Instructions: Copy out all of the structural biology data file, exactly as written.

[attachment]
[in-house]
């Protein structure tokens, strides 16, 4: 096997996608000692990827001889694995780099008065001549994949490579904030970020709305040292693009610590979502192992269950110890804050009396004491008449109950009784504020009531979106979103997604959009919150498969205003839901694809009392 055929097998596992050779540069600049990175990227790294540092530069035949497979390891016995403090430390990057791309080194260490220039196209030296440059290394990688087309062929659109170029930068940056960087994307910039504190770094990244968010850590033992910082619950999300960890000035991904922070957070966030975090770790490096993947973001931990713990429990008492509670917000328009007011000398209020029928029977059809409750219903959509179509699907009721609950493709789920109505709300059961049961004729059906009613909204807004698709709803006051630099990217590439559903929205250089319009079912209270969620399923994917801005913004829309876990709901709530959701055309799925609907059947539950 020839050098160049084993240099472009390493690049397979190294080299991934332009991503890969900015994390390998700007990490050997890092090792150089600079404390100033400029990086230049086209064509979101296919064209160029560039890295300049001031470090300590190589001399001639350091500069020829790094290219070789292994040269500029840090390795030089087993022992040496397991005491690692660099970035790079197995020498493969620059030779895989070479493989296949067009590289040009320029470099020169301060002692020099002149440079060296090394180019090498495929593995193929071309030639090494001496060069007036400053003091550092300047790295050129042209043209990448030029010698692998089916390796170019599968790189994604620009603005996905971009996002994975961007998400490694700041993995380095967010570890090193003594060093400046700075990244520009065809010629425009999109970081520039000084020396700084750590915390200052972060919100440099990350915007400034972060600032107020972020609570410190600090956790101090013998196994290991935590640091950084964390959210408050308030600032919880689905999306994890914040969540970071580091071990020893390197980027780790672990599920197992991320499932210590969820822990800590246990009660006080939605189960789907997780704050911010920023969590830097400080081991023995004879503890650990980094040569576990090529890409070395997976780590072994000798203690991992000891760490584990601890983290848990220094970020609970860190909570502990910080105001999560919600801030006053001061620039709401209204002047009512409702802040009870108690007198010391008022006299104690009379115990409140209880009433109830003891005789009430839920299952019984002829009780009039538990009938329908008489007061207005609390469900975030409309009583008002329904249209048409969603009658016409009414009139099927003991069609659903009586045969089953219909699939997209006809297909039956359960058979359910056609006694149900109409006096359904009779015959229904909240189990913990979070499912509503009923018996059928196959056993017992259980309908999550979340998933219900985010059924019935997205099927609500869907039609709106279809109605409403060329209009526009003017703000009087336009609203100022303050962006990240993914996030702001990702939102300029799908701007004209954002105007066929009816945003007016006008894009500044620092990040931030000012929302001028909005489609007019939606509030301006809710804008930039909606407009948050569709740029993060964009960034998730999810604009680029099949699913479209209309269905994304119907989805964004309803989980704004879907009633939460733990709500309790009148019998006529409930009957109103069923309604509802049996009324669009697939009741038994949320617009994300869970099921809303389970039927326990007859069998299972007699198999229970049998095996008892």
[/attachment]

[in-house]
């Protein structure tokens, strides 16, 4: 096997996608000692990827001889694995780099008065001549994949490579904030970020709305040292693009610590979502192992269950110890804050009396004491008449109950009784504020009531979106979103997604959009919150498969205003839901694809009392 055929097998596992050779540069600049990175990227790294540092530069035949497979390891016995403090430390990057791309080194260490220039196209030296440059290394990688087309062929659109170029930068940056960087994307910039504190770094990244968010850590033992910082619950999300960890000035991904922070957070966030975090770790490096993947973001931990713990429990008492509670917000328009007011000398209020029928029977059809409750219903959509179509699907009721609950493709789920109505709300059961049961004729059906009613909204807004698709709803006051630099990217590439559903929205250089319009079912209270969620399923994917801005913004829309876990709901709530959701055309799925609907059947539950 020839050098160049084993240099472009390493690049397979190294080299991934332009991503890969900015994390390998700007990490050997890092090792150089600079404390100033400029990086230049086209064509979101296919064209160029560039890295300049001031470090300590190589001399001639350091500069020829790094290219070789292994040269500029840090390795030089087993022992040496397991005491690692660099970035790079197995020498493969620059030779895989070479493989296949067009590289040009320029470099020169301060002692020099002149440079060296090394180019090498495929593995193929071309030639090494001496060069007036400053003091550092300047790295050129042209043209990448030029010698692998089916390796170019599968790189994604620009603005996905971009996002994975961007998400490694700041993995380095967010570890090193003594060093400046700075990244520009065809010629425009999109970081520039000084020396700084750590915390200052972060919100440099990350915007400034972060600032107020972020609570410190600090956790101090013998196994290991935590640091950084964390959210408050308030600032919880689905999306994890914040969540970071580091071990020893390197980027780790672990599920197992991320499932210590969820822990800590246990009660006080939605189960789907997780704050911010920023969590830097400080081991023995004879503890650990980094040569576990090529890409070395997976780590072994000798203690991992000891760490584990601890983290848990220094970020609970860190909570502990910080105001999560919600801030006053001061620039709401209204002047009512409702802040009870108690007198010391008022006299104690009379115990409140209880009433109830003891005789009430839920299952019984002829009780009039538990009938329908008489007061207005609390469900975030409309009583008002329904249209048409969603009658016409009414009139099927003991069609659903009586045969089953219909699939997209006809297909039956359960058979359910056609006694149900109409006096359904009779015959229904909240189990913990979070499912509503009923018996059928196959056993017992259980309908999550979340998933219900985010059924019935997205099927609500869907039609709106279809109605409403060329209009526009003017703000009087336009609203100022303050962006990240993914996030702001990702939102300029799908701007004209954002105007066929009816945003007016006008894009500044620092990040931030000012929302001028909005489609007019939606509030301006809710804008930039909606407009948050569709740029993060964009960034998730999810604009680029099949699913479209209309269905994304119907989805964004309803989980704004879907009633939460733990709500309790009148019998006529409930009957109103069923309604509802049996009324669009697939009741038994949320617009994300869970099921809303389970039927326990007859069998299972007699198999229970049998095996008892």